Physical Activity Among Geriatric Population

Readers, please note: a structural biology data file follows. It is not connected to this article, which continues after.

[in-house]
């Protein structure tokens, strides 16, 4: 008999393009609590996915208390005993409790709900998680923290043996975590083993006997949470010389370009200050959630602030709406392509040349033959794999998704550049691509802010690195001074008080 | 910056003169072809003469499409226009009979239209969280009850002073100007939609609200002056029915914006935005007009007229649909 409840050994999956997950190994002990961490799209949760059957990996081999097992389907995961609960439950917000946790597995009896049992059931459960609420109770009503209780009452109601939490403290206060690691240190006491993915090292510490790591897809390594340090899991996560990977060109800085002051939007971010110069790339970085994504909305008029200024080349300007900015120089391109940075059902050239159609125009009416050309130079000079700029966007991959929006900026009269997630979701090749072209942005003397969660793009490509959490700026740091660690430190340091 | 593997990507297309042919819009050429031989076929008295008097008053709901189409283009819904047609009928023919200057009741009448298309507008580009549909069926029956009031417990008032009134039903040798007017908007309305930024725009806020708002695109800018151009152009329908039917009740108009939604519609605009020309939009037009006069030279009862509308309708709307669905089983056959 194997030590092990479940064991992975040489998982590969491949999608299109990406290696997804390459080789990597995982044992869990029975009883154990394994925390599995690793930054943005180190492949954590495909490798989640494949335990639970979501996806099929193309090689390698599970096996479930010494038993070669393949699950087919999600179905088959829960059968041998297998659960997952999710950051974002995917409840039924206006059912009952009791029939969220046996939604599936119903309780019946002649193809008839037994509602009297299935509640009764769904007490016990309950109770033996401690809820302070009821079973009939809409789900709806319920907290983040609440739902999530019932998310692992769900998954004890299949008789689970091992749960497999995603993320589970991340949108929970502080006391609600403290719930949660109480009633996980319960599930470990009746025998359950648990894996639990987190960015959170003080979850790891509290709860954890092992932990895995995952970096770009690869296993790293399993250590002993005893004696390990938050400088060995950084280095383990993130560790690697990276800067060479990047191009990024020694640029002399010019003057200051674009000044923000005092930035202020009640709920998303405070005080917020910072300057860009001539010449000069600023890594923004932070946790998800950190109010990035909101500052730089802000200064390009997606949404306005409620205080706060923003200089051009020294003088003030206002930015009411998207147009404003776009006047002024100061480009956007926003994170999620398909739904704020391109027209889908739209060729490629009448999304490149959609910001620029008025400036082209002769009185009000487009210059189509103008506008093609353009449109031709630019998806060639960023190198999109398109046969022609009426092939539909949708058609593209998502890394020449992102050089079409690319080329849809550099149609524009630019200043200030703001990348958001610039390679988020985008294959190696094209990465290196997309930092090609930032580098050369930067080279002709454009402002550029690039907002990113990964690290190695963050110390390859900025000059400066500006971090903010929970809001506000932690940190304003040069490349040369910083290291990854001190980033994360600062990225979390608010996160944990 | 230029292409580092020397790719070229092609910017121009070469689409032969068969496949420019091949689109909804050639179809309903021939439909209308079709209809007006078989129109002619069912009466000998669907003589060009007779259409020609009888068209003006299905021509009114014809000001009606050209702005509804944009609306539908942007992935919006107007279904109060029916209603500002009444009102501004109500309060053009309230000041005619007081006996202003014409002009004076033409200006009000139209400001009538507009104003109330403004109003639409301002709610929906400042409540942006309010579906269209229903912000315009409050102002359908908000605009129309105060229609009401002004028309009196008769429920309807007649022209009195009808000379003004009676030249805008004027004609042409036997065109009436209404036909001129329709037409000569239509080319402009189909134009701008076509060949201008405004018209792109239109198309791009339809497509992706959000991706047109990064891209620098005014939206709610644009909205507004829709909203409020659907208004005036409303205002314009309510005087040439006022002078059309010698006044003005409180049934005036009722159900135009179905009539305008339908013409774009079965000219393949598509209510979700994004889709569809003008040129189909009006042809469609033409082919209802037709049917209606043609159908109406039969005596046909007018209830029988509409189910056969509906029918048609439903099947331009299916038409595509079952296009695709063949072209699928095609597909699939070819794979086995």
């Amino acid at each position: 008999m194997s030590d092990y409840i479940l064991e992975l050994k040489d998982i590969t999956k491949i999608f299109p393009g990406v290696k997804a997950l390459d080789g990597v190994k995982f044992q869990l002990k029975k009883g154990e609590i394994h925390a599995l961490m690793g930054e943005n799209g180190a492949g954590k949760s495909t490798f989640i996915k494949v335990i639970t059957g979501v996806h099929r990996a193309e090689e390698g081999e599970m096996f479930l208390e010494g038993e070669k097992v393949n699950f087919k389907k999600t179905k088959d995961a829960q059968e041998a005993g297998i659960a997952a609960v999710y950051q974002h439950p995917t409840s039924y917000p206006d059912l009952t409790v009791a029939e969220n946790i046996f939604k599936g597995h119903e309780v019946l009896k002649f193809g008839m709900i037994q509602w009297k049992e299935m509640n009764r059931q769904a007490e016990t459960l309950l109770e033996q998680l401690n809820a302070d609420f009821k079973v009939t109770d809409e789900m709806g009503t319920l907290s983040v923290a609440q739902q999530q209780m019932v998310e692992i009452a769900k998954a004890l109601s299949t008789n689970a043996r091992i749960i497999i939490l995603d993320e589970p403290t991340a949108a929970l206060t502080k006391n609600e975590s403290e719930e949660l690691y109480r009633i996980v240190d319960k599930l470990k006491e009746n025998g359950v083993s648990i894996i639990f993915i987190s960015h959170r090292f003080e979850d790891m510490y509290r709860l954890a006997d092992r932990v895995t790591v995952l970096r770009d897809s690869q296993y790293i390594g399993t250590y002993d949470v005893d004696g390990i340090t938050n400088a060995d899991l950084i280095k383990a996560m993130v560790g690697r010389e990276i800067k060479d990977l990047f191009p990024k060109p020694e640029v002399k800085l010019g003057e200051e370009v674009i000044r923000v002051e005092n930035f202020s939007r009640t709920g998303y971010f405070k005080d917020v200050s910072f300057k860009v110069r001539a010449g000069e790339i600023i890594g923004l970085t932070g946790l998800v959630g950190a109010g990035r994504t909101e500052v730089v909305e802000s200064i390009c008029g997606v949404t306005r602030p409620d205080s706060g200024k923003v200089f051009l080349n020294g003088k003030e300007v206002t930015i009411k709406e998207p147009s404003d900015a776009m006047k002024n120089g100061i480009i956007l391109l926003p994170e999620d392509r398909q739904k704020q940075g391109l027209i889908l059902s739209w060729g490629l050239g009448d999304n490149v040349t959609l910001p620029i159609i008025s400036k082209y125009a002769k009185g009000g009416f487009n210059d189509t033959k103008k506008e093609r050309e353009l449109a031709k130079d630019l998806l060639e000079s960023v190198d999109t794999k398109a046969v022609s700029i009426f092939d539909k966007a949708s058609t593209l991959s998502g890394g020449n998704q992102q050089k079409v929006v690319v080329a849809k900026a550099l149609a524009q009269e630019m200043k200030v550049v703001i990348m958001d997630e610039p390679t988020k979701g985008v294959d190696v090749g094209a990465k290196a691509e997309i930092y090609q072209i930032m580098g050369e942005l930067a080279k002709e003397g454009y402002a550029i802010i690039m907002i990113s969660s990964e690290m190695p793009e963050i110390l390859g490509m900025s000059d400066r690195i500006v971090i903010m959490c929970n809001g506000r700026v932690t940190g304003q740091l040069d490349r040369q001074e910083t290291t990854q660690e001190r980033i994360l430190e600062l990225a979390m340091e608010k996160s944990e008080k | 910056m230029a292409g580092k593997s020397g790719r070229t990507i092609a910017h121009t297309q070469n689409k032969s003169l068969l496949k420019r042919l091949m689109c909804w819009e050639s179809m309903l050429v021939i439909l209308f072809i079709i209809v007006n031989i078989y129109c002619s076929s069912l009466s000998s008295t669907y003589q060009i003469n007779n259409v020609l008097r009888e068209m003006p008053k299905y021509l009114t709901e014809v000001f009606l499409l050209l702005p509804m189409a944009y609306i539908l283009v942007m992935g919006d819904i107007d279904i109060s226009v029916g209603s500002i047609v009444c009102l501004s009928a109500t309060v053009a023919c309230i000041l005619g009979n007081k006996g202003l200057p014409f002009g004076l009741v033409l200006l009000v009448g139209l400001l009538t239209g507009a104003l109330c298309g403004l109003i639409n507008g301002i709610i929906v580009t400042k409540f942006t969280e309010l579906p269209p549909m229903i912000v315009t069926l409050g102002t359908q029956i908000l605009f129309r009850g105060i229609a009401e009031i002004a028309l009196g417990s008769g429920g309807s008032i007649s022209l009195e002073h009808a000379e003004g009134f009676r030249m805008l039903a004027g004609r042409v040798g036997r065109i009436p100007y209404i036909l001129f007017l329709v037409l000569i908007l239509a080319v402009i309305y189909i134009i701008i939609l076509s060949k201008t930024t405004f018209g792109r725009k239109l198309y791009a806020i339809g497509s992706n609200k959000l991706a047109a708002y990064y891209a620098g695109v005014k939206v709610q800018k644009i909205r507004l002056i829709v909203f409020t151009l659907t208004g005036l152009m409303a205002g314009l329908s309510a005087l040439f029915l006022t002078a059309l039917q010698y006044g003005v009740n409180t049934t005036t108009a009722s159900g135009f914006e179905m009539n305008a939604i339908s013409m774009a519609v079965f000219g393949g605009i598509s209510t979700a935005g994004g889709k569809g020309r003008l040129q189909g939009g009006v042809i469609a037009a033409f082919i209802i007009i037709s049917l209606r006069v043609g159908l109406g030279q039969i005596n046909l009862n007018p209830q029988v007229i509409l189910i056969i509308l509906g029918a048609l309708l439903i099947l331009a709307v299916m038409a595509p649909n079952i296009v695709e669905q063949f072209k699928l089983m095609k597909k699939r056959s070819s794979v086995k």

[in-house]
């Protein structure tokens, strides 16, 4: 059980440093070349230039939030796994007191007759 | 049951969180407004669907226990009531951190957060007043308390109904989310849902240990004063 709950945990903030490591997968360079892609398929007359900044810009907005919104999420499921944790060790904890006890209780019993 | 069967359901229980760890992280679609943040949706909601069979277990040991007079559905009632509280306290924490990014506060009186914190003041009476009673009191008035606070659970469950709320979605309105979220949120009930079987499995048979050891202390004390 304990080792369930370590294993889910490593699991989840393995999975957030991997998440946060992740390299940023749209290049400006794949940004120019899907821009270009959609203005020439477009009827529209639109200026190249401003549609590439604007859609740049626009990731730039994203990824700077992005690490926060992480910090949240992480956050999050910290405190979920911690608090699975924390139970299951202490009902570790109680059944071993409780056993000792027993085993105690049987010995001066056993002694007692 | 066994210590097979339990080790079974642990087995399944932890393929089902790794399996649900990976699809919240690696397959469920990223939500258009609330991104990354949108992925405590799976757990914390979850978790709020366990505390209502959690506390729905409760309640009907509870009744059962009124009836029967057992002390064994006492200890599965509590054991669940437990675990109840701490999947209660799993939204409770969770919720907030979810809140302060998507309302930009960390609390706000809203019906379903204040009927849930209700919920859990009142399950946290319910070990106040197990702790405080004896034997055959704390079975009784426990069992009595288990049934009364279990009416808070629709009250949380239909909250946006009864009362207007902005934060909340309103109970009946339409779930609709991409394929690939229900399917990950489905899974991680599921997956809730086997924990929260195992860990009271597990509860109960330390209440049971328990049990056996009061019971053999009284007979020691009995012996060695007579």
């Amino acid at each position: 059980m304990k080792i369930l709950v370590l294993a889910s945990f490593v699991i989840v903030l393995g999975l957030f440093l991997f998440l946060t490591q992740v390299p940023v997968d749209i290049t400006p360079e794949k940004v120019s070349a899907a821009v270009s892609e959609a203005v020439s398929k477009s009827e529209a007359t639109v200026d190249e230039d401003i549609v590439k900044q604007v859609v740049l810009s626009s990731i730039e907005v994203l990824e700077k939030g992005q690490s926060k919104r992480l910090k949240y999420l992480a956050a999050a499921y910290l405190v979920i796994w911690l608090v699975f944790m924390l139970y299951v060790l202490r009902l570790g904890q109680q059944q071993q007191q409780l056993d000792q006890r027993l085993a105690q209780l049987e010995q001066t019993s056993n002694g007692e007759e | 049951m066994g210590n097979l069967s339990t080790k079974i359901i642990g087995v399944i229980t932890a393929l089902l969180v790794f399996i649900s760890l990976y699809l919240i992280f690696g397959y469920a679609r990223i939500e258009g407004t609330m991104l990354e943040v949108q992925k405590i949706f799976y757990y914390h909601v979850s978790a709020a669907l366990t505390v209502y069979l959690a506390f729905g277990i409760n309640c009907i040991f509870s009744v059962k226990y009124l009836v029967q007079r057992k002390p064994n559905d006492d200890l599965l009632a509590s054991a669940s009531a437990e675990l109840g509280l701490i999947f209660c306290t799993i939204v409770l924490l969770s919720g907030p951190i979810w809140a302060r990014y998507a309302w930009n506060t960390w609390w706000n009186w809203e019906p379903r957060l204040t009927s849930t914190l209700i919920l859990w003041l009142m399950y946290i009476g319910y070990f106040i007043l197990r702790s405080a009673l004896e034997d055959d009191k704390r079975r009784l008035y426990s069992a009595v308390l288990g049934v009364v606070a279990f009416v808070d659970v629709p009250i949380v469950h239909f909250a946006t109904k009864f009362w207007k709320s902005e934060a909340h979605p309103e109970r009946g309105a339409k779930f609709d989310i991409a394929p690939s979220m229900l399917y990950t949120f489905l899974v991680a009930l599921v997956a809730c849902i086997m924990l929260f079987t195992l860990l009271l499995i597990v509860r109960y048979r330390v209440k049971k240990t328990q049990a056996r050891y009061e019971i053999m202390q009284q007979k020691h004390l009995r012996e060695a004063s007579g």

The World Health Organization reported that the percentage of adults over 60 is increasing tremendously more than any other age group. Increasing age is linked with decreased physical fitness and increased levels of disability. In the geriatric population, altered gait, mobility, balance, muscle strength, cognition, nutrition, endurance, and physical activity are reduced. This has negative effects on this age group, including a higher risk of falls and fractures, the need for long-term care, hospitalization, and even mortality. Generally, older adults limit their physical activities due to fear of falls. In this population, physical inactivity leads to altered body composition, such as a loss of lean body mass. Consequently, inactivity results in a considerable reduction in maximum force production. Skeletal muscle atrophy is frequently regarded as a sign of aging and inactivity. Sarcopenia is characterized by a broad decrease in muscle mass along with a low level of athletic performance and/or weak muscles. Older persons have limited physical performance and depend on others for daily living activities as a result of all these physical changes.
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